Horizen is working hard to secure our network and prevent 51% attacks. Our engineering team improved the original Satoshi Consensus algorithm by creating a penalty mechanism to punish malicious miners. We hope this can be a long-term solution that will protect all proof-of-work coins that use the Bitcoin consensus.
On 2 June 2018, the Horizen (ZenCash at the time) network was the target of a 51% attack. One of our exchange partners was the victim of an attack where a malicious actor was able to spend their ZEN twice.
Within the first hour of the attack, our early warning system was tripped and the response team spun up. The Horizen team immediately executed mitigation procedures to significantly increase the difficulty of future attacks on the network. In the same morning of the attack, the team released an official statement including the sequence of events, addressed the community’s concerns, kept the community informed about the attack and Horizen’s actions.
The attack was a terrible event, but the reality is that Horizen has become stronger. Horizen Co-founder and team lead, Rob Viglione, released a statement on June 6th and clarified misconceptions about 51% attacks and let the public know that we were working on a few solutions that would protect the project from 51% attacks.
The typical attack will privately mine a sequence of blocks, send a valid transaction of the attackers own funds to an exchange, trade that cryptocurrency for another and withdraw funds, then inject the sequence of fraudulent blocks into the chain that invalidates his previous transaction.
No new coins are created. The criminal can use their own coins to manipulate the system by reversing a transaction.
The bottom line is that this type of attack is an instance of fraud against a specific target.
The attacker cons the target into believing a transaction has occurred, but it will be rescinded by the attacker.
The graphic on the right explains the steps that are involved in a 51% attack.
51% attacks are a looming threat for Bitcoin (BTC) and other proof-of-work (POW) coins.
The attack on June 2nd ignited the Horizen team to create a comprehensive protocol level defensive strategy for our project and for the entire industry.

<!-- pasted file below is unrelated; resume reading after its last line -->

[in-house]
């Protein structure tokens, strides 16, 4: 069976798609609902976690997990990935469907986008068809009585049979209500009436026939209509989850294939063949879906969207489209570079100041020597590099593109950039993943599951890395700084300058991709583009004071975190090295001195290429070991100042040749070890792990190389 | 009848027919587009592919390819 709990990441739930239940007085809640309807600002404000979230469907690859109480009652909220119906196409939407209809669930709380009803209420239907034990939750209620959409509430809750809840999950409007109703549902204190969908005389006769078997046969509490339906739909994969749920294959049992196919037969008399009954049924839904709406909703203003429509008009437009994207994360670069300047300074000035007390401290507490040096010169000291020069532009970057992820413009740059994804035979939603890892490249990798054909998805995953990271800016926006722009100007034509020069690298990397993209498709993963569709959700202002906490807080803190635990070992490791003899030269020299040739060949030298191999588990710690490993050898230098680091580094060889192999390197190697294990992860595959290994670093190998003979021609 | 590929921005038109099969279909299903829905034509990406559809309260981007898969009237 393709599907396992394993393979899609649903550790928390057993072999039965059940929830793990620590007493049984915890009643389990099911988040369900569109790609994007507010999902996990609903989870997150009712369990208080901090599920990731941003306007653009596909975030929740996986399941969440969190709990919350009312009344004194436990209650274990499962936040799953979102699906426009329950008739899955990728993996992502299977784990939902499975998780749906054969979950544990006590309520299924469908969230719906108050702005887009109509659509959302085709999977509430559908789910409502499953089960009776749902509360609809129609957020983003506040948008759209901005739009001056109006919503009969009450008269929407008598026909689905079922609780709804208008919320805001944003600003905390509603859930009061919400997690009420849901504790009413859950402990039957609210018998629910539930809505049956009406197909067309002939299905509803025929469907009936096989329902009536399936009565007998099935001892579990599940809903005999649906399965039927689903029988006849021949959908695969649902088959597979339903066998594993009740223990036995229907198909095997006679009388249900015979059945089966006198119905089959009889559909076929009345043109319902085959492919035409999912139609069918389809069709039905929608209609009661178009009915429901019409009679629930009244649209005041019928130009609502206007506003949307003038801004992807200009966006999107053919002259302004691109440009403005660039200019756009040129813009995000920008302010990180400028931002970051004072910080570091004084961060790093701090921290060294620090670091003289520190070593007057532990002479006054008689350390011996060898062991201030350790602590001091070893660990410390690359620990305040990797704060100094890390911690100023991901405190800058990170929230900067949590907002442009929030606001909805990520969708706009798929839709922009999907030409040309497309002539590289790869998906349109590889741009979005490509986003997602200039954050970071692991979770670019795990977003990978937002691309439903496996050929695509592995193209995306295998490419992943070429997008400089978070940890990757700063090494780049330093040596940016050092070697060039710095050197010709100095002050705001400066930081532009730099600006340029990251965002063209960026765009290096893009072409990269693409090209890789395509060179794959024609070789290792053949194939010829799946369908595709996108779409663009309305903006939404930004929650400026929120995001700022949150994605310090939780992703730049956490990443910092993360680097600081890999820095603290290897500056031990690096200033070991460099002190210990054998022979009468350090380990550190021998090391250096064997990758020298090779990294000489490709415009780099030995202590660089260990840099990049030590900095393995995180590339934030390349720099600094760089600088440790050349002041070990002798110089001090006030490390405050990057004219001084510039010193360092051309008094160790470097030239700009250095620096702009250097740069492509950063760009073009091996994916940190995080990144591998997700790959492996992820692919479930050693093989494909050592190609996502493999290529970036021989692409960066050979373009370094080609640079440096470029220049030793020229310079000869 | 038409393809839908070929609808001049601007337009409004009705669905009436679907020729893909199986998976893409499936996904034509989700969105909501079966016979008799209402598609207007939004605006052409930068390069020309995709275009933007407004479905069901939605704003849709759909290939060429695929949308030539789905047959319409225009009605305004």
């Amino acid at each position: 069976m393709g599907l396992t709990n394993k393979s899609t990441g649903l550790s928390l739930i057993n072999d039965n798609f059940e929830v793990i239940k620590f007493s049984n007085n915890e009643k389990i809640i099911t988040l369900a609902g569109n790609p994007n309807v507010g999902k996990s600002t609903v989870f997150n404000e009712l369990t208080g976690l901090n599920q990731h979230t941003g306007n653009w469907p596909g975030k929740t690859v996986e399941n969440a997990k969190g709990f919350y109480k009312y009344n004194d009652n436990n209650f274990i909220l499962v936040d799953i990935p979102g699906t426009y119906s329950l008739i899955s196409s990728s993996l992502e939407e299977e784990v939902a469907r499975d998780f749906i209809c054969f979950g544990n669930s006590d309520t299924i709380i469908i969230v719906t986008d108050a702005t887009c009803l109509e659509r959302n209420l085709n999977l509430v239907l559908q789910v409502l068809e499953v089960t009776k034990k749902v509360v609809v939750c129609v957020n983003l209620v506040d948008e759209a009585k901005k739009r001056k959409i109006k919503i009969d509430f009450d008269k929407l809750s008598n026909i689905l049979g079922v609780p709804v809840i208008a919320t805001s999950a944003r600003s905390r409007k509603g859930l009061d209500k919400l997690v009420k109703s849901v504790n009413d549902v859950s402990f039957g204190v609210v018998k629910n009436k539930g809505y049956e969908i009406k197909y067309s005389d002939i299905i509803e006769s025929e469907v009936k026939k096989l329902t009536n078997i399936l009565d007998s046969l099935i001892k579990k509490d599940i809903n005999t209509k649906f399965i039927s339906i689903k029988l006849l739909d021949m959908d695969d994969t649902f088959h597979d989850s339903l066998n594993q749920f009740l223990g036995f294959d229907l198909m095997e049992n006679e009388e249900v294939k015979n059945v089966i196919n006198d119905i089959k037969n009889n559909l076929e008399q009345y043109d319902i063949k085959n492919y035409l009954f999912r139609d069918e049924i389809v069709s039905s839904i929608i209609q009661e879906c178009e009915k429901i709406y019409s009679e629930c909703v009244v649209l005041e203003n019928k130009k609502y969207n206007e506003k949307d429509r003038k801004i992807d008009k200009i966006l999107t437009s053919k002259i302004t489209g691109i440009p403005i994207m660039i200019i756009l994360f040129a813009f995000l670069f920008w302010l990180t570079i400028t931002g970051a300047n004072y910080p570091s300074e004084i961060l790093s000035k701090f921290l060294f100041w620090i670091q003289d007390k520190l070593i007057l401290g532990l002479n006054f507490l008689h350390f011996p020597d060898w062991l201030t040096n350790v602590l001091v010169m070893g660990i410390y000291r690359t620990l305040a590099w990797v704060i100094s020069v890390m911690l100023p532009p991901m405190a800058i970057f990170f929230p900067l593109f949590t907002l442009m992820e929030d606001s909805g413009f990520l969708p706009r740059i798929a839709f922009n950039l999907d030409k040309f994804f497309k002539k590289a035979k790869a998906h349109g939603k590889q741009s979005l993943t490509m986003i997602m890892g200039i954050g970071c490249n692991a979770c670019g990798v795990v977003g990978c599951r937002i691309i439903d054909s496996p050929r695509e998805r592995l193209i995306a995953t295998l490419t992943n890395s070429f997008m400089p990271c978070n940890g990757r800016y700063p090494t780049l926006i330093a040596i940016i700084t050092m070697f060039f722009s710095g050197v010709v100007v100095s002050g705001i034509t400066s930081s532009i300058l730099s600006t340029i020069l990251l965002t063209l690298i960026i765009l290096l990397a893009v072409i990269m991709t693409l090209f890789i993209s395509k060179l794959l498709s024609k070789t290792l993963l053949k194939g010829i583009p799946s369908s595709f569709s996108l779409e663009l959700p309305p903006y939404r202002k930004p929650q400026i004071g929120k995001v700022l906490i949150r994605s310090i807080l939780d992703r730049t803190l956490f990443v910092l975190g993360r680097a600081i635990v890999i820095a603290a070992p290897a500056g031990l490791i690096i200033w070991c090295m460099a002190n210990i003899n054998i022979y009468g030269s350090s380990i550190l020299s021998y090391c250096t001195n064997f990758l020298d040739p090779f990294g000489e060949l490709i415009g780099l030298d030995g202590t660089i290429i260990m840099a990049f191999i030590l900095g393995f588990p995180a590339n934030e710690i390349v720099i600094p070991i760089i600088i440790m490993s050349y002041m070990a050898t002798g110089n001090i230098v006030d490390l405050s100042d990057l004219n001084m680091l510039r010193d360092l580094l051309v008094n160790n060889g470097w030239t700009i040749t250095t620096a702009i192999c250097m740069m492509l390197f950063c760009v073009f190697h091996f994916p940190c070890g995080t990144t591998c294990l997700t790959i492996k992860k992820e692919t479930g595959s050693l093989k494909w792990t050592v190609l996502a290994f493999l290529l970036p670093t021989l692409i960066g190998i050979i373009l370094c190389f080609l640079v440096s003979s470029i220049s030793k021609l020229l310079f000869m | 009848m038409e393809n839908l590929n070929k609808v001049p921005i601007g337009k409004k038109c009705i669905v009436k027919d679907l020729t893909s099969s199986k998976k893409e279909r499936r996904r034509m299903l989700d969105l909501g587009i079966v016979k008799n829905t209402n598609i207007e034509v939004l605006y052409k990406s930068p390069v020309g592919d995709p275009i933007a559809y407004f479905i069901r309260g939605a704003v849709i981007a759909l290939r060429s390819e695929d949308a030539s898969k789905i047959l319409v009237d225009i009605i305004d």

Our engineering team has improved the original Satoshi Consensus algorithm by creating a penalty mechanism to punish malicious miners.
We hope this can be a long-term solution that will protect all proof-of-work coins that use the Bitcoin consensus.[/themify_col] [themify_col grid=”2-1″]
– Rob Viglione, Co-founder of Horizen[/themify_col]
The longest chain rule, or Satoshi Consensus, worked well in the relatively decentralized environment of 2009. As the industry matured, mining resources concentrated and prices to lease hashing power dropped. As we’ve seen with many projects recently, it has become economically feasible for malicious actors to launch a 51% attack on operational public blockchain networks.
This vulnerability is a result of Satoshi’s longest chain rule. It allows an adversarial miner to push an entire sequence of privately mined blocks onto the blockchain. This creates an opportunity to confuse people or conduct a double spend attack.
To combat fraud, we’ve created the penalty mechanism for delayed block reporting. The penalty affects actors who try to mine blocks in private and later inject them into the chain. Malicious actors will be penalized based on block height. It is an elegant solution designed by our very own engineering team.
On 14 June 2018, Horizen released a whitepaper that proposes a novel adjustment to Satoshi Consensus that makes it exponentially more costly, and hence unlikely, to launch such attacks for any proof-of-work mineable cryptocurrency system.
On 7 September 2018, Horizen’s enhanced consensus code went live on testnet.
On 24 September 2018, Horizen successfully upgraded its core software to ZEN 2.0.15 and the enhanced consensus algorithm is live on mainnet.
We informed and encouraged all of our exchange partners about this update, and most of our partners decreased confirmation number for ZEN transactions since our upgrade.
For a more complete analysis of our proposal to modify the Satoshi Consensus, please read our whitepaper